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RealNetworks changes privacy policy under scrutiny

The company quietly changes its privacy policy to disclose a controversial practice of tracking Net music listeners through unique identification numbers assigned to its software.

RealNetworks quietly changed its privacy policy this weekend to disclose a controversial practice of tracking Net music listeners through unique identification numbers assigned to its software.

The practice was reportedly discovered by Richard Smith, a Massachusetts-based independent security consultant, who had examined information generated from RealNetworks' RealJukebox software. The story was first reported in this morning's editions of the New York Times.

The company confirmed today that an identifier existed that could be used to keep tabs on what users are playing and recording. Although many Web sites track users' habits, RealNetworks had not previously disclosed its practices in its privacy policy, which is certified by the Web privacy seal program Truste.

Without explanation this weekend, RealNetworks added a section to its privacy policy stating that users are assigned a "Globally Unique Identifier" (GUID) when they download its RealJukebox software to copy or play digital music via their computers. RealNetworks confirmed that the policy was changed and that it would release details about it later today.

"I don't know when that change took place, but we'll get a response out by noon," RealNetworks chief operating officer Thomas Frank said today. "Any of the information we've been collecting has been designed to make the best experience for the user."

While writing a letter to Truste calling for an investigation of RealNetworks' privacy practices, Jason Catlett, founder of Junkbusters, a clearinghouse for privacy-protection measures, discovered that the policy had been changed.

"When I was writing that letter on Sunday night, I found that suddenly the GUID was described in their policy, and that wasn't there on Friday, because I have a copy of the policy that was there on Friday," Catlett said in an interview.

The revised privacy policy makes clear how the GUID is used. "We may use GUIDs to understand the interests and needs of our users so that we can offer valuable personalized services such as customized RealPlayer channels," the new policy states. "GUIDs also allow us to monitor the growth of the number of users of our products and to predict and plan for future capacity needs for customer support, update servers, and other important customer services."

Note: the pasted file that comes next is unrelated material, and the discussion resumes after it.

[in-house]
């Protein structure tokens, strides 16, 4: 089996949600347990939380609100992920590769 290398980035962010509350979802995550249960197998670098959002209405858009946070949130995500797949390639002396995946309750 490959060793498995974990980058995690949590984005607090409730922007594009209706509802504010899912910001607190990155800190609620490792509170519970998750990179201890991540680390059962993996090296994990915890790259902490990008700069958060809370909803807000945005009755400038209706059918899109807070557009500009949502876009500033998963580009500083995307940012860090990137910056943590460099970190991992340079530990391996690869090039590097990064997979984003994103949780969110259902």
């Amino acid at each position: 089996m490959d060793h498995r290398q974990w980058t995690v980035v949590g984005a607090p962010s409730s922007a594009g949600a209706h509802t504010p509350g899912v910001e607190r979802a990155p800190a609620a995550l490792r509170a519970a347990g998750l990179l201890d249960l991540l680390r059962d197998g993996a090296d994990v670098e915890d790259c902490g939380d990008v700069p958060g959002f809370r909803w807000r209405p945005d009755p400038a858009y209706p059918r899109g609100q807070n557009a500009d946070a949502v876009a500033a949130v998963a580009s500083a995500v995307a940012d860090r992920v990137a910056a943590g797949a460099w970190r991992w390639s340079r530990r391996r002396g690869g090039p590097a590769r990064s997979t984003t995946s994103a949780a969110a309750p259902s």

Privacy advocates warn that user IDs can be used to build profiles on Net users, combining surfing habits with personal information such as the home addresses and credit card numbers gathered by RealNetworks in its licensing agreement with RealJukebox users.

The profiles could be used for marketing, but if they are stored by a company they also could be subpoenaed by law enforcement officials during an investigation.

Although the policy discloses the practice, Catlett says that the practice is still invasive and that Truste should reprimand the company. "It's shameful and unacceptable that they are tracking people like packages without telling them," he said. "I have asked Truste to determine whether this is a breach."

Truste, which licenses out its privacy seals and monitors whether companies are in compliance with their data-collection policies, said today that it will investigate RealNetworks' practices.

"Anytime the privacy statement changes, it's of critical concern for us because we certify that the practices are in line with the policy," said Dave Steer, Truste's communications manager.

"We will look at whether they knew what they were doing, why they were doing it, and [whether] they intentionally left it out of their statement until there was public outcry," he added. "We are really concerned about what is going on, and we're going to look at whether RealNetworks is breaching its contract with Truste."

Another test for self-regulation
How Truste handles the RealNetworks complaint will be closely watched by privacy advocates, who have long contended that industry guidelines are no substitute for stricter consumer-protection laws.

Voluntary programs such as Truste have been lauded by the White House and the Net industry as a key solution for protecting consumers' online privacy, but consumer groups argue that they lack enforcement. If a site fails to comply with its Truste-certified privacy policy, it could have its privacy seal revoked, or in the worst case a complaint could be filed with the Federal Trade Commission.

But as the RealNetworks privacy policy switch also shows, sometimes the policies themselves are not true reflections of a company's online data-collection practices, or they may not be detailed enough. This is not uncommon, according to a study released in May by Mary Culnan of Georgetown University's McDonough School of Business.

Culnan's Georgetown Internet Privacy Policy Survey examined 364 ".com" sites that were randomly selected from the 7,500 most-visited Web sites. Although 65.7 percent of the sites have privacy policies or give notice that personal information has been securely transmitted, only 9.5 percent of the sites had an "adequate" privacy policy, the study found.